Land Warrior: Now or later?

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Strap-on command-and-control kit passes combat test

CONTINGENCY OPERATONS BASE SPEICHER, Iraq – The police checkpoint just north of Taji had become a favorite target of insurgents. 

Every Thursday night for weeks, enemy fighters attacked the vulnerable Iraqi traffic stop around 9, firing machine guns and rocket-propelled grenades.

So Staff Sgt. Brian Tidwell and eight other soldiers from B Company, 4th Battalion, 9th Infantry Regiment fighters set up on a nearby rooftop. Right on schedule, dozens of enemy opened fire from several hundred meters away, and the squad started trading fire.

“Everyone was shooting their M4s. It was keeping their heads down,” said Tidwell, whose force did not have fire superiority.

Tidwell could have called in AH-64 Apache gunships.

Instead, he pulled down a tiny helmet-mounted display screen and gazed into a satellite image of the battlefield terrain. Tidwell tapped into the computerized ensemble that quickly showed him the exact distance to the grove of palm trees where the enemy was holed up: 819 meters away on an azimuth of 186 degrees.

The mortar section leader then grabbed his 60mm mortar in the hand-held mode, sighted in on the target, and “started dropping HE rounds.”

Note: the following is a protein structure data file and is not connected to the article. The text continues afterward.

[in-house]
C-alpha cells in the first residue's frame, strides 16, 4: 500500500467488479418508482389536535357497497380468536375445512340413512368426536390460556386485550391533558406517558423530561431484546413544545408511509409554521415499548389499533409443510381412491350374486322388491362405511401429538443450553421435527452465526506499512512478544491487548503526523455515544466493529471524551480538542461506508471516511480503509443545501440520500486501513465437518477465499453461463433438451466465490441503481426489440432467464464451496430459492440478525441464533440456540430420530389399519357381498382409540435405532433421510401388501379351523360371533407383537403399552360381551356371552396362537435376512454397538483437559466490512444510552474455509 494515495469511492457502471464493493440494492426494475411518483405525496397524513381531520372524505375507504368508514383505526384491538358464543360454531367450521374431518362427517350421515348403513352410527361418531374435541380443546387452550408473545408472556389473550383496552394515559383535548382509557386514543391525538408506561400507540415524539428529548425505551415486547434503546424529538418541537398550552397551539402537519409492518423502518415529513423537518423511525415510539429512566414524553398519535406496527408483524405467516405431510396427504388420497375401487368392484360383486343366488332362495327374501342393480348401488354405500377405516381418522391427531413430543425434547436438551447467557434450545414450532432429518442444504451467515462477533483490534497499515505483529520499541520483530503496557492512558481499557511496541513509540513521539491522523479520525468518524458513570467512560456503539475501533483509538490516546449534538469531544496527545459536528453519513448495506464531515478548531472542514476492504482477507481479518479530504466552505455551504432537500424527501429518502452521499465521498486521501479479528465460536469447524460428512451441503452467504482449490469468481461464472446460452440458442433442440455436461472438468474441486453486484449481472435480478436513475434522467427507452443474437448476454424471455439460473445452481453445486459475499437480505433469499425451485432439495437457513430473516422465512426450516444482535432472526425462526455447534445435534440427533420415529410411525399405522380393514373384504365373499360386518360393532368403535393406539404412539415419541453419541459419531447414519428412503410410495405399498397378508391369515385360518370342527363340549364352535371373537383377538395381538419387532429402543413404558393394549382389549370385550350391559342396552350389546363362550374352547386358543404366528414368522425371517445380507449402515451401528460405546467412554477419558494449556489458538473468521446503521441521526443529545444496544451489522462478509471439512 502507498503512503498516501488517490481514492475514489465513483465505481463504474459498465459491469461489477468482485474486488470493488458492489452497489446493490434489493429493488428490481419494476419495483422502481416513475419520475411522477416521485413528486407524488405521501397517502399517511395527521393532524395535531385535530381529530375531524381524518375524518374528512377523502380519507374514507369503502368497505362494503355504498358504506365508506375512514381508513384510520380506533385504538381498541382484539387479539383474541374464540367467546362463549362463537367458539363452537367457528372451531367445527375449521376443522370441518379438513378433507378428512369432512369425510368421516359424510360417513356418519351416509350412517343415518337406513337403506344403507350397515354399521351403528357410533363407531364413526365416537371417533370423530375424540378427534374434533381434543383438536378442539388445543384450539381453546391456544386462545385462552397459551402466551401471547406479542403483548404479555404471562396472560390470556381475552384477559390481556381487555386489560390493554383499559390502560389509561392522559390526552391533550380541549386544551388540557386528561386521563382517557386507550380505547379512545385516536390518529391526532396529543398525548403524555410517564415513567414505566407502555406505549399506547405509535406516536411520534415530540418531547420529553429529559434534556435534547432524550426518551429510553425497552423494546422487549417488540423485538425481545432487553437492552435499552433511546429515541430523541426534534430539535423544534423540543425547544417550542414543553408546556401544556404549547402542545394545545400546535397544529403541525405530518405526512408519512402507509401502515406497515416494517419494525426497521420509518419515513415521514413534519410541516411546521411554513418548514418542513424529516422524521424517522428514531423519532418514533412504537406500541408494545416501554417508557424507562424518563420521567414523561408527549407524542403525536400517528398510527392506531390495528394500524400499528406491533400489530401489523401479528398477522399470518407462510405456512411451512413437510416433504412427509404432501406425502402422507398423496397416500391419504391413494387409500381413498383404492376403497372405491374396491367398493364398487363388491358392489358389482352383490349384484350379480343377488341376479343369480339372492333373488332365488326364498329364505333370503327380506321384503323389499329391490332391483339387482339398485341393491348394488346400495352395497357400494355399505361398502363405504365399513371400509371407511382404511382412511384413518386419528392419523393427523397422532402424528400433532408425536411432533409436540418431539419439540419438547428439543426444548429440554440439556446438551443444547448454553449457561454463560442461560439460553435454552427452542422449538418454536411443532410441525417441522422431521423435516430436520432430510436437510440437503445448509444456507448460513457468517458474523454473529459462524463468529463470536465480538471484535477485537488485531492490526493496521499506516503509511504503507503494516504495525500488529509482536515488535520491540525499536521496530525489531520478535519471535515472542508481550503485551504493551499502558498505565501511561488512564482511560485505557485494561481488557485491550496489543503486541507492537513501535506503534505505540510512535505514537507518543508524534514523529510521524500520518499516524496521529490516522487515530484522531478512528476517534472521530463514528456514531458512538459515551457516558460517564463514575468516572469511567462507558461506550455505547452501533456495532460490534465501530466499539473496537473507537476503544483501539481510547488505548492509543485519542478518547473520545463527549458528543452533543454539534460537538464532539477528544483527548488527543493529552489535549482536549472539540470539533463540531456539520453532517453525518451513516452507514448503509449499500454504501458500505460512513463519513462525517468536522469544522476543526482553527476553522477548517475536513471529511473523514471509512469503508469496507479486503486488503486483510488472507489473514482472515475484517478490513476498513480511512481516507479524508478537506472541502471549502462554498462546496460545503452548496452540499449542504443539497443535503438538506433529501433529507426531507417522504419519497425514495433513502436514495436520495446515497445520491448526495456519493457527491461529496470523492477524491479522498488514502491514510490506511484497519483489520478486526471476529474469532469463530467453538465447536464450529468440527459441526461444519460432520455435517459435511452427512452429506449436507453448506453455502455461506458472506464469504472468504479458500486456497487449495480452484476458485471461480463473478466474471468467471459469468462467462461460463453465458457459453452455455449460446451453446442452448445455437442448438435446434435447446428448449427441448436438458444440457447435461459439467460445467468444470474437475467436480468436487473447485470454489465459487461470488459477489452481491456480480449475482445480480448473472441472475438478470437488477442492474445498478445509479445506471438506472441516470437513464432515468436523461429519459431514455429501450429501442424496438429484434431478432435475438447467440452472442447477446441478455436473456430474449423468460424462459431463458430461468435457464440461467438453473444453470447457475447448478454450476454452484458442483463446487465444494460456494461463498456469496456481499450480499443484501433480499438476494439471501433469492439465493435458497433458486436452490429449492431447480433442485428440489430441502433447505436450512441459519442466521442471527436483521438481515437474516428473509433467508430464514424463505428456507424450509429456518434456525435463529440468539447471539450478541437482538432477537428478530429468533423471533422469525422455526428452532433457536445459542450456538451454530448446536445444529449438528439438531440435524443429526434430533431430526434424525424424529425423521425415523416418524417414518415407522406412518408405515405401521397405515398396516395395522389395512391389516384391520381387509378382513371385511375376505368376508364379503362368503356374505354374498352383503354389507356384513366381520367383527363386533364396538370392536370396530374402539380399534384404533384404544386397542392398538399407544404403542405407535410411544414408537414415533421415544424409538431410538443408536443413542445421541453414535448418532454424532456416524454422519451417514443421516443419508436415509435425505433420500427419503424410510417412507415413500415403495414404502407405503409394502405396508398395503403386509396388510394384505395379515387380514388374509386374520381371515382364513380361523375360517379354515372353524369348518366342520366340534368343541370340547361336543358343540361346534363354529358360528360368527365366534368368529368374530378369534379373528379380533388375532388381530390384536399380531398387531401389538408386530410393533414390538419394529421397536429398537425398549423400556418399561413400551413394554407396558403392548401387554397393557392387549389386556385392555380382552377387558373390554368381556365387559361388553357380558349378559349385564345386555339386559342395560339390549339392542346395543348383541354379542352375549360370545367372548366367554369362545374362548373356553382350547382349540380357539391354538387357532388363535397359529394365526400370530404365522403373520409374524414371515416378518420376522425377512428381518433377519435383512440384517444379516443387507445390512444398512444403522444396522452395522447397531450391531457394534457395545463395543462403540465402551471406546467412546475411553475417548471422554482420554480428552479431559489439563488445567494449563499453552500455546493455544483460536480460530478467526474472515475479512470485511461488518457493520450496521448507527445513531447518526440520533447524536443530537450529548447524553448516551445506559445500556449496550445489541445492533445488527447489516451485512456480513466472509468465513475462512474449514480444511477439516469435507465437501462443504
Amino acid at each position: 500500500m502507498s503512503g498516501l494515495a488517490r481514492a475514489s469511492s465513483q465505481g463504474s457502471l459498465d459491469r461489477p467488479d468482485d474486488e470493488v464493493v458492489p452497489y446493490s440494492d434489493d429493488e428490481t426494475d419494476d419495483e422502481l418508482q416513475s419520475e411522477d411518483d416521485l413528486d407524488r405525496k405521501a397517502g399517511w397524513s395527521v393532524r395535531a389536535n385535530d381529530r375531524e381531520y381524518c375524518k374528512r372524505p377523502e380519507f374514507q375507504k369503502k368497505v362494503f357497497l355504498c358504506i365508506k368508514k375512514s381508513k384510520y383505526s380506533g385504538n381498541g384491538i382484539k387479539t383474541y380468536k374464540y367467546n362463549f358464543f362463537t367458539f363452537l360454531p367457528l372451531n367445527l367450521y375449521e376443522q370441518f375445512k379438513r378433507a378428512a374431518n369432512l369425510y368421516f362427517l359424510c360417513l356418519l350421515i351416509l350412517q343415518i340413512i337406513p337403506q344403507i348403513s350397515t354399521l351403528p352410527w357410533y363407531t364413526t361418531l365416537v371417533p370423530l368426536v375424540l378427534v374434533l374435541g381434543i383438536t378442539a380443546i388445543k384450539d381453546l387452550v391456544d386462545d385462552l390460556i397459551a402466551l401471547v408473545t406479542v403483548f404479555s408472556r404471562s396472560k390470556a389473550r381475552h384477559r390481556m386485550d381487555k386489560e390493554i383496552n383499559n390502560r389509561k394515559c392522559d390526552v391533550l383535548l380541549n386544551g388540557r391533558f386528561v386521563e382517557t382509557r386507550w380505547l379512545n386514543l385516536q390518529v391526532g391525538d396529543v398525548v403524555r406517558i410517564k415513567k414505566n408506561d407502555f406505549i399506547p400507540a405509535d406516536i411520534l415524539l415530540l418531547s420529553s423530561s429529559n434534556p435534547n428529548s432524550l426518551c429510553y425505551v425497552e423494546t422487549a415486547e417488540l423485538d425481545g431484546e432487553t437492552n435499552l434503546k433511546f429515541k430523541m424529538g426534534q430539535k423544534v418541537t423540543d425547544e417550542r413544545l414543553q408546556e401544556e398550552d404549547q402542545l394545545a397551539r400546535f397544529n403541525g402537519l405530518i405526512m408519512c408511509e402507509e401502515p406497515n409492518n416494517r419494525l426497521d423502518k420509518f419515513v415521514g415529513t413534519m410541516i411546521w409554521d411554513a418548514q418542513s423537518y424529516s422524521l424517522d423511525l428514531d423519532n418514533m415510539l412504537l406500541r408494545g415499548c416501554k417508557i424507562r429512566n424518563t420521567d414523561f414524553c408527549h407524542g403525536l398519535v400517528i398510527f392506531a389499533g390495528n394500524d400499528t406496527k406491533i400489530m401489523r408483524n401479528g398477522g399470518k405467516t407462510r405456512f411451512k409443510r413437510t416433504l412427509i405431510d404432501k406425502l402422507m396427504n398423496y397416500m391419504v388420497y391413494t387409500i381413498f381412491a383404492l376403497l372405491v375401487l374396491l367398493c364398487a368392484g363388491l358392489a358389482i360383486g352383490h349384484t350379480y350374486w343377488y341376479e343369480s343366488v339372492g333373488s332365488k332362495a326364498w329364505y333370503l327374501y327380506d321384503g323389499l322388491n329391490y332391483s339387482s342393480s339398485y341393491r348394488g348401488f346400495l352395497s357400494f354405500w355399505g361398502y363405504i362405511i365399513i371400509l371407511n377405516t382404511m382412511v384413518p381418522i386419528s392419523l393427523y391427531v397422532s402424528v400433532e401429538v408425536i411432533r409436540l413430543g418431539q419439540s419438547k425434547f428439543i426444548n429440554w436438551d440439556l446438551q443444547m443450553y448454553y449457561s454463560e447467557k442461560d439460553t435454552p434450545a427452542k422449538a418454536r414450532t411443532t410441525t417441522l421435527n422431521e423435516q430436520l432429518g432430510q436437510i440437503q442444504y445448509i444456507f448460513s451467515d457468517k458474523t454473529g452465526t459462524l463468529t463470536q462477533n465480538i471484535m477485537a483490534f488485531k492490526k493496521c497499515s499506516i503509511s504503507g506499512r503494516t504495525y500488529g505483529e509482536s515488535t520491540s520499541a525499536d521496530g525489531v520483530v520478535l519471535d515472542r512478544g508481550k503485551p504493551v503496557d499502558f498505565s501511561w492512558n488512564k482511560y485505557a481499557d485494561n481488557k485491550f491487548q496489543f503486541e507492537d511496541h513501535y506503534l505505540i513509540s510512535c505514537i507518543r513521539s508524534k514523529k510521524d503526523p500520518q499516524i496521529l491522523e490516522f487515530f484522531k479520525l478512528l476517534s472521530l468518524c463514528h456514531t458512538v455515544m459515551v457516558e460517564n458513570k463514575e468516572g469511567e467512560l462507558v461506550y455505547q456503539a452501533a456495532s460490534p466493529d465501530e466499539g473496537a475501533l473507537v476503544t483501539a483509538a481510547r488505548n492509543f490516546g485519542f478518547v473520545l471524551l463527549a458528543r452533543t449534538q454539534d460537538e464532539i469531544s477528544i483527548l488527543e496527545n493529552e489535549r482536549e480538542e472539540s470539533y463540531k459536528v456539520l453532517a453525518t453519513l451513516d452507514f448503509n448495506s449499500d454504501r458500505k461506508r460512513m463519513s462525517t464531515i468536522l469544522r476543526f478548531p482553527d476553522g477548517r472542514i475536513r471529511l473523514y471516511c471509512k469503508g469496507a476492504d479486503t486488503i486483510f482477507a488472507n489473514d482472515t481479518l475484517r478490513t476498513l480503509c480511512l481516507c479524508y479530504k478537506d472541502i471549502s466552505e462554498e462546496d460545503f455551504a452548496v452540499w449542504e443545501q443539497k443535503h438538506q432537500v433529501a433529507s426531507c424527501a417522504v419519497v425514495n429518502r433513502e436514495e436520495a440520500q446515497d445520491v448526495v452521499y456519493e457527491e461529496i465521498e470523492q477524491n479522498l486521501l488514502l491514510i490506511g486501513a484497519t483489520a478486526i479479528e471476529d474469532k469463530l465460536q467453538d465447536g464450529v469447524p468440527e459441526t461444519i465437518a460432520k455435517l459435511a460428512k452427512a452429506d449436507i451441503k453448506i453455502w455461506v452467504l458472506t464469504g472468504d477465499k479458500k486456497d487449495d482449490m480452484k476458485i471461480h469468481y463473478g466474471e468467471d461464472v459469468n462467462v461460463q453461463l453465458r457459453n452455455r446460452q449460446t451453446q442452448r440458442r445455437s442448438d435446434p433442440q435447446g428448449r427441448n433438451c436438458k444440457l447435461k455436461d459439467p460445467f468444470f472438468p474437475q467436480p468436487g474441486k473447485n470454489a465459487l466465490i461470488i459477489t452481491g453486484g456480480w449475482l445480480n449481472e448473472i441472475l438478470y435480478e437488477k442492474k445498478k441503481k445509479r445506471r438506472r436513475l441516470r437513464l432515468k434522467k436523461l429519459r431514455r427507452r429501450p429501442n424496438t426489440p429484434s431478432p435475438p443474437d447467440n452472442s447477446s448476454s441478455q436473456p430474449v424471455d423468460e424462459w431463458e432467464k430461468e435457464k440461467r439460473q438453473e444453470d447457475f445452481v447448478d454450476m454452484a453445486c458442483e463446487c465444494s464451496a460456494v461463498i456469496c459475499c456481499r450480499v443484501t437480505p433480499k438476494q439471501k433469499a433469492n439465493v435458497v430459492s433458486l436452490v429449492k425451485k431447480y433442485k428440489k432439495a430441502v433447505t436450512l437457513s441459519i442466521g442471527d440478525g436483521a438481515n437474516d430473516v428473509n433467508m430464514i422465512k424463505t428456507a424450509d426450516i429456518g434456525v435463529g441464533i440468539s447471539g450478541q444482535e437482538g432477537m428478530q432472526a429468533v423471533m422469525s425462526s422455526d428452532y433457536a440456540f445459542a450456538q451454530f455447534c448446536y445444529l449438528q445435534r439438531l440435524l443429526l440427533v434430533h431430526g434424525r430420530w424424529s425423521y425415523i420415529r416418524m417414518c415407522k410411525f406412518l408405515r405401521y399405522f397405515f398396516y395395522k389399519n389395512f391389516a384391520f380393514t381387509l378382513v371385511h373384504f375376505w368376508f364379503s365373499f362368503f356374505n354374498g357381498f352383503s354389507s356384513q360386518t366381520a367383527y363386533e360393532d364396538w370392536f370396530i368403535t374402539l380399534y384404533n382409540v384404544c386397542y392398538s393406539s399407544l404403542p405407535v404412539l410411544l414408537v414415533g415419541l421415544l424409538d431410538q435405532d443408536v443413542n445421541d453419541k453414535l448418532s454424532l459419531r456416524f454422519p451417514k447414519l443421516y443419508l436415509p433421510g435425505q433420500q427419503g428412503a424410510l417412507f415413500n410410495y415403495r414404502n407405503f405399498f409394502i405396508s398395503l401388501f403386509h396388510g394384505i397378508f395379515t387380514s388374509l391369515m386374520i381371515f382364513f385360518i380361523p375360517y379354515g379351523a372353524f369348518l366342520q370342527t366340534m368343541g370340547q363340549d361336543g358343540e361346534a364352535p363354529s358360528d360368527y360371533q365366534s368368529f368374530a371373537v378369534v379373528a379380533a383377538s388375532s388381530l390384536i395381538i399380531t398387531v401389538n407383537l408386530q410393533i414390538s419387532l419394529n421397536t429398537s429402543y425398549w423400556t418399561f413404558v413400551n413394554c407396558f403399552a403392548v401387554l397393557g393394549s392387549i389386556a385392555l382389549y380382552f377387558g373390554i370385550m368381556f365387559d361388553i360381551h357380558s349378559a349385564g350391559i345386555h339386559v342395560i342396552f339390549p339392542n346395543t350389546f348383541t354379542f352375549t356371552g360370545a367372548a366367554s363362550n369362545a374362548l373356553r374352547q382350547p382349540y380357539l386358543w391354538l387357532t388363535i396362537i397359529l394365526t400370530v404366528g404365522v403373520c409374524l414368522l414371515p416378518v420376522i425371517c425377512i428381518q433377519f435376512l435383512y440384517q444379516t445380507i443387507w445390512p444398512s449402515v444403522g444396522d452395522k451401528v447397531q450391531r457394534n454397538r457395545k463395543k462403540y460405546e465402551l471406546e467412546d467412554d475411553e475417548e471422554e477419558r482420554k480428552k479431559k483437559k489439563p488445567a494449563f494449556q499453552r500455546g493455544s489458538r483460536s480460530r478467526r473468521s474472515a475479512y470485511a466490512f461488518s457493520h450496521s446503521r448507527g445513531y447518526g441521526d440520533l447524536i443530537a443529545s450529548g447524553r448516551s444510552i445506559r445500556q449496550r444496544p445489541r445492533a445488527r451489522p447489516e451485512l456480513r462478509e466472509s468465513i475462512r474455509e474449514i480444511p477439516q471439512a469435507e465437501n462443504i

“I got three rounds out of the tube and on their position before they had time to react to it,” Tidwell said of the high explosives.

This was no small feat – Tidwell was shooting in direct lay mode, a quick suppression style of mortar fire using range estimation that’s less effective on targets beyond 500 meters.

“It would have taken me six to seven rounds to get on target,” he said. “I shot 17 rounds in two and a half minutes. It blew up their vehicle.” Tidwell said three insurgents were reported killed.

It was a small victory, but it shows how the Manchus from 4/9 learned how to fight with lethal efficiency using Land Warrior – the Army’s strap-on command-and-control kit – during a year of combat operations in Iraq. It was the first time the system had been used in combat.

Despite this praise, Land Warrior is struggling to survive in the complex world of competing Army programs.

Army acquisition officials agreed to spend just over $100 million to field Land Warrior as part of an operational needs statement for a new Stryker brigade being stood up at Fort Lewis, Wash., but have no plans to formally move the program forward. Instead, the service has chosen to wait for a more advanced version known as Ground Soldier Ensemble. Army officials said in June that they are trying to speed the effort so that it will be ready for fielding in 2011.

In that time, Land Warrior officials maintain, the service could have already equipped every combat brigade serving in Iraq and Afghanistan, improving the existing system along the way.

Read the complete article at Defense News

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